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Thomas Bloor

Thursday, October 25, 2007

Welcome to The Book Log. News. Reviews. Notes. Asides…


Thanks to those who were there for the reading/talk I gave at the Art Worker’s Guild as part of the Bloomsbury Festival on Saturday 20th October. The event was filmed too, for use by Great Ormond Street Hospital TV, so I suppose more people may eventually get to see me talking about my dragon-boy trilogy, Worm in the Blood, Beast Beneath the Skin and Heart of the Serpent. As part of my talk, I read an extract from Heart of the Serpent, a chapter near the end of the book, which describes a dragon (Fen) attacking and destroying a helicopter in flight. This reminds me of a film that came out some ten years ago I think, called Reign of Fire. It was in the Sci-Fi post-apocalyptic tradition. In Reign of Fire, huge fire-breathing dragons had laid waste to modern Britain. The poster advertising the film showed dragons on the wing and, in one corner, a flight of helicopters homing in, as if to confront the giant beasts in aerial combat. This never actually happened in the film, a fact that was noted with disappointment in a review I read somewhere. Remembering this, and with the cost of special effects not being an issue when you’re writing a novel, I resolved to make sure there was a dragon versus helicopter encounter somewhere in my book if at all possible.

Monday, October 15, 2007

Hello. This blog contains some book reviews, and some random thoughts on how I go about my writing. Such as….


I keep a notebook. I always ask for notebooks for my birthday, and usually get given two or three, which is great because they last me the year. My notebooks are part diary, part shopping-list, part sounding-board, part scribble-pad, part scrap-book, part note-pad, part address-book, part sketch-book, part mole-rat. No, not that last one. In my previous entry on the subject I referred to some notes made on a pigeon I encountered at a bus stop in North Woolwich back in 1982. I said I hadn’t made use of those notes directly in any writing. But my daughter recently pointed out that, in fact, there is a scene in one of my books (THE HOUSE OF EYES, winner of the Stockton Children’s Book of the Year Award, 1998) which features a pigeon and a boy named Keith. What’s more, it’s a scene that apparently made her cry when she first read it. (This makes me feel pleased that she found my story moving, but also a bit guilty that it upset her). Thinking about it now, I'm sure the Woolwich pigeon was a major influence behind the writing of that particular scene.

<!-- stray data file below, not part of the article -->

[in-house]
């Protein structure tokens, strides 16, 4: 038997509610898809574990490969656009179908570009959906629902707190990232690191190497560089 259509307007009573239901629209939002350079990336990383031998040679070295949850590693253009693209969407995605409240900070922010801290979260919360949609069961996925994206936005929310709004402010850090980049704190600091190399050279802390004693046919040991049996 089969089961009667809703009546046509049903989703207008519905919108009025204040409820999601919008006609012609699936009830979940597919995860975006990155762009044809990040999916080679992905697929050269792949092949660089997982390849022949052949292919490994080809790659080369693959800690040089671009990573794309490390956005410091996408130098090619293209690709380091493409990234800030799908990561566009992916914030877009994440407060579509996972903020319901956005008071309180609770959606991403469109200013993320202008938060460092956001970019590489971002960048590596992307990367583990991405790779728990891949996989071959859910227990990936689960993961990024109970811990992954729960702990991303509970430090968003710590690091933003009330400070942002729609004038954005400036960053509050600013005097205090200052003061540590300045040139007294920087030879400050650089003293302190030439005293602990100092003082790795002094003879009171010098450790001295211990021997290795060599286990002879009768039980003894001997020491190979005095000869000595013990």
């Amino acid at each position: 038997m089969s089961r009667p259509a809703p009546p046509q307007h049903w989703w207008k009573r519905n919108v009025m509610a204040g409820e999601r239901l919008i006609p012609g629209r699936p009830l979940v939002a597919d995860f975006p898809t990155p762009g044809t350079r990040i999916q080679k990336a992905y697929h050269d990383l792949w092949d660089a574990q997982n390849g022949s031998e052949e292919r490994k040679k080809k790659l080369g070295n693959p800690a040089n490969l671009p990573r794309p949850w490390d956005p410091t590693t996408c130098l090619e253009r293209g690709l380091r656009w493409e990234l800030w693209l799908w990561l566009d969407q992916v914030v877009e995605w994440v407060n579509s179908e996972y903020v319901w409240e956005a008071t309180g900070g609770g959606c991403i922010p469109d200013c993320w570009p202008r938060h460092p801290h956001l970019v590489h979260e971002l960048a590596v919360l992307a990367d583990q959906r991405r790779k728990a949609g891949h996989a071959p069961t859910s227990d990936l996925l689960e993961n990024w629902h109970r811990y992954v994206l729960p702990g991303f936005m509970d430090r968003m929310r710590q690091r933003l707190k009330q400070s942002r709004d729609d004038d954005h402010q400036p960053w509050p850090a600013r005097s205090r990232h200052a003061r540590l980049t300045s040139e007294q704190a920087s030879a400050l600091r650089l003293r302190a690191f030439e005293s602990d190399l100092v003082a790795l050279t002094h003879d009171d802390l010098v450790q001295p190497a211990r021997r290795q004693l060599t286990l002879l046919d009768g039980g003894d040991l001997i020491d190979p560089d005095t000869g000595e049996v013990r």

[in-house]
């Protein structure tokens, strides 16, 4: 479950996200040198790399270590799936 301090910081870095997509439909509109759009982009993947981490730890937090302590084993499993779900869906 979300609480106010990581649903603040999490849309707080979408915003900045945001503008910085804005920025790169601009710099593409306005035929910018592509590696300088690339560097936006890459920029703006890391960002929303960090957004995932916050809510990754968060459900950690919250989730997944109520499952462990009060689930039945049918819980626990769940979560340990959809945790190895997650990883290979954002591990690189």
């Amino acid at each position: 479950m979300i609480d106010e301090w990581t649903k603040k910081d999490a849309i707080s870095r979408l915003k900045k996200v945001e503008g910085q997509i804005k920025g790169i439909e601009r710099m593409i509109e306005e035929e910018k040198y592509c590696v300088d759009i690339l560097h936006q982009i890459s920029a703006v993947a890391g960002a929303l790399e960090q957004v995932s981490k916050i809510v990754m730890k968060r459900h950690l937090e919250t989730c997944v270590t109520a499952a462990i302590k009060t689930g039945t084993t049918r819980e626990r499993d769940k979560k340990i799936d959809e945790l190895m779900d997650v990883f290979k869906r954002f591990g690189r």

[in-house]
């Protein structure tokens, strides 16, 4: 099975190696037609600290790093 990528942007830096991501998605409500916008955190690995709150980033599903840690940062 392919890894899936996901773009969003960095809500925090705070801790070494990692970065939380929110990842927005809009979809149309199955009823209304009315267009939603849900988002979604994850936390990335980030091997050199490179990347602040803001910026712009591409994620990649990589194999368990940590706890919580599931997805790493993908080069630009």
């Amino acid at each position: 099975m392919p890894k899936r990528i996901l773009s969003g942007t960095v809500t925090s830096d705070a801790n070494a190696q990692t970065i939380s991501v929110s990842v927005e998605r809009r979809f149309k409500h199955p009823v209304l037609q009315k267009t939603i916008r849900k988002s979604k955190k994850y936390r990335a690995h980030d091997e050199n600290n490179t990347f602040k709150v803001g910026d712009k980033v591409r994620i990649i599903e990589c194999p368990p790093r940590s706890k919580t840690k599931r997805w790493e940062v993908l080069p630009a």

Monday, October 08, 2007


When I first heard The Happy Ending Foundation mentioned, in a brief aside saying they were planning an airport protest at the arrival of Lemony Snicket for an “Unfortunate Events…” book tour of the UK, I took them to be an invention of the Snicket camp, a piece of promotional American-gothic tomfoolery to go with the neatly designed books and the fanciful pen name. The notion that such a group could actually exist seemed preposterous. But unless Lemony’s publicist has persuaded a considerable slice of the British media, not to mention former children’s laureate Michael Morpurgo, to play along with the wheeze, it seems the group are real. And they really do want to ban children’s books with unhappy endings. Not only that, but they are apparently planning a series of “Bad Book Bonfires” for the offending volumes later this month. It must be true, I read about it in one of those free papers you find littered about the London Underground. The newspaper named Marcus Pfister’s Milo and the Magical Stones as an example of a book the Foundation want banned (I don’t know this book, but presumably all does not end well for the protagonist). The next day I heard Peter Allan interviewing Michael Morpurgo on the subject on Radio 5. Morpurgo delivered a thoughtful riposte to the Foundation, saying he understood their aim, that children should be happy, but countered that this could not be achieved by lying to them about the true nature of the world. As for me, I’m still not entirely sure that this isn’t all one big and rather subversive advertising campaign. After all, it’s brought the works of at least three authors to my attention over the last couple of days. And it’s hard to believe any group would organise something as offensive as a book burning heedless of the parallels with Nazi Germany and the like, which such activities always conjure up. The title of this entry, by the way, is apparently what used to go through the mind of Radio 5 presenter Peter Allan as a child, whenever he encountered the classic fairy tale ending “happily ever after”!


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